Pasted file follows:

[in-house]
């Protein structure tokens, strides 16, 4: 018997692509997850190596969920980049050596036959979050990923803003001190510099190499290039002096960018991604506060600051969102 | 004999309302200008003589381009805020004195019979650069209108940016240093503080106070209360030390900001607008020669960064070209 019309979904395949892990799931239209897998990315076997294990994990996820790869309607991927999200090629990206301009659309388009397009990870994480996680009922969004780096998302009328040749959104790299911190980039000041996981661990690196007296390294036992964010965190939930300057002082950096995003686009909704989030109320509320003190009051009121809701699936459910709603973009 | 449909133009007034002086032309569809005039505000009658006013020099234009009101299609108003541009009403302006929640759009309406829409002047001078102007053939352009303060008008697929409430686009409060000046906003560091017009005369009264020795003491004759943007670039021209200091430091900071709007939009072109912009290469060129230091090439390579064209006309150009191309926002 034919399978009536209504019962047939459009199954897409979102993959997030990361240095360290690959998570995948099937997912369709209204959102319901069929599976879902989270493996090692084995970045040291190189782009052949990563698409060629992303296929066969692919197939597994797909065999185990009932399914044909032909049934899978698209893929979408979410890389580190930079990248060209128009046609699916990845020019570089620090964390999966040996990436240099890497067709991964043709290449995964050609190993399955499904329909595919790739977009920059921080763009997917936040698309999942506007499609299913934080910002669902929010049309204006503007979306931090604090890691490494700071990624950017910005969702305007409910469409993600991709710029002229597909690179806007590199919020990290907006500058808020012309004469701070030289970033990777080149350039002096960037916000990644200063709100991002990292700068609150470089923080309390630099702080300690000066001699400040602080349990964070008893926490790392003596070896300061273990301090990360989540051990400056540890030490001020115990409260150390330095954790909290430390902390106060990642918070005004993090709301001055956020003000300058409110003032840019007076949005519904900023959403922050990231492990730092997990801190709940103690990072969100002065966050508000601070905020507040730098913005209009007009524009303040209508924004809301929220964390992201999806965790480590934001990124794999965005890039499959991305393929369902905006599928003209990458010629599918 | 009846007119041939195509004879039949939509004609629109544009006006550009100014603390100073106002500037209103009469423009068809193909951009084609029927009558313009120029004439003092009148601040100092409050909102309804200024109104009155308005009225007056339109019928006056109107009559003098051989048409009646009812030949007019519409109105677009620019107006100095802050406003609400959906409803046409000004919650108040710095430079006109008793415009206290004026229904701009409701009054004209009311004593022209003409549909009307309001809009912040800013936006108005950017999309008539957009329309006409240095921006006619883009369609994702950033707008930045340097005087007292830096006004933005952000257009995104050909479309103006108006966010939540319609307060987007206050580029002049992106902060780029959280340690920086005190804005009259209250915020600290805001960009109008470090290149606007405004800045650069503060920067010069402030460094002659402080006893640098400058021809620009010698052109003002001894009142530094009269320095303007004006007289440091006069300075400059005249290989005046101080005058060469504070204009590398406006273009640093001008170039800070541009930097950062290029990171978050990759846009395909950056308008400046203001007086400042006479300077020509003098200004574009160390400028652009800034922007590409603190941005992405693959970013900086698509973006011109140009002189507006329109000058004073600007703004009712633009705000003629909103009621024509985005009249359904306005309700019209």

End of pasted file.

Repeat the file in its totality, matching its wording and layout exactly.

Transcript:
[in-house]
């Protein structure tokens, strides 16, 4: 018997692509997850190596969920980049050596036959979050990923803003001190510099190499290039002096960018991604506060600051969102 | 004999309302200008003589381009805020004195019979650069209108940016240093503080106070209360030390900001607008020669960064070209 019309979904395949892990799931239209897998990315076997294990994990996820790869309607991927999200090629990206301009659309388009397009990870994480996680009922969004780096998302009328040749959104790299911190980039000041996981661990690196007296390294036992964010965190939930300057002082950096995003686009909704989030109320509320003190009051009121809701699936459910709603973009 | 449909133009007034002086032309569809005039505000009658006013020099234009009101299609108003541009009403302006929640759009309406829409002047001078102007053939352009303060008008697929409430686009409060000046906003560091017009005369009264020795003491004759943007670039021209200091430091900071709007939009072109912009290469060129230091090439390579064209006309150009191309926002 034919399978009536209504019962047939459009199954897409979102993959997030990361240095360290690959998570995948099937997912369709209204959102319901069929599976879902989270493996090692084995970045040291190189782009052949990563698409060629992303296929066969692919197939597994797909065999185990009932399914044909032909049934899978698209893929979408979410890389580190930079990248060209128009046609699916990845020019570089620090964390999966040996990436240099890497067709991964043709290449995964050609190993399955499904329909595919790739977009920059921080763009997917936040698309999942506007499609299913934080910002669902929010049309204006503007979306931090604090890691490494700071990624950017910005969702305007409910469409993600991709710029002229597909690179806007590199919020990290907006500058808020012309004469701070030289970033990777080149350039002096960037916000990644200063709100991002990292700068609150470089923080309390630099702080300690000066001699400040602080349990964070008893926490790392003596070896300061273990301090990360989540051990400056540890030490001020115990409260150390330095954790909290430390902390106060990642918070005004993090709301001055956020003000300058409110003032840019007076949005519904900023959403922050990231492990730092997990801190709940103690990072969100002065966050508000601070905020507040730098913005209009007009524009303040209508924004809301929220964390992201999806965790480590934001990124794999965005890039499959991305393929369902905006599928003209990458010629599918 | 009846007119041939195509004879039949939509004609629109544009006006550009100014603390100073106002500037209103009469423009068809193909951009084609029927009558313009120029004439003092009148601040100092409050909102309804200024109104009155308005009225007056339109019928006056109107009559003098051989048409009646009812030949007019519409109105677009620019107006100095802050406003609400959906409803046409000004919650108040710095430079006109008793415009206290004026229904701009409701009054004209009311004593022209003409549909009307309001809009912040800013936006108005950017999309008539957009329309006409240095921006006619883009369609994702950033707008930045340097005087007292830096006004933005952000257009995104050909479309103006108006966010939540319609307060987007206050580029002049992106902060780029959280340690920086005190804005009259209250915020600290805001960009109008470090290149606007405004800045650069503060920067010069402030460094002659402080006893640098400058021809620009010698052109003002001894009142530094009269320095303007004006007289440091006069300075400059005249290989005046101080005058060469504070204009590398406006273009640093001008170039800070541009930097950062290029990171978050990759846009395909950056308008400046203001007086400042006479300077020509003098200004574009160390400028652009800034922007590409603190941005992405693959970013900086698509973006011109140009002189507006329109000058004073600007703004009712633009705000003629909103009621024509985005009249359904306005309700019209």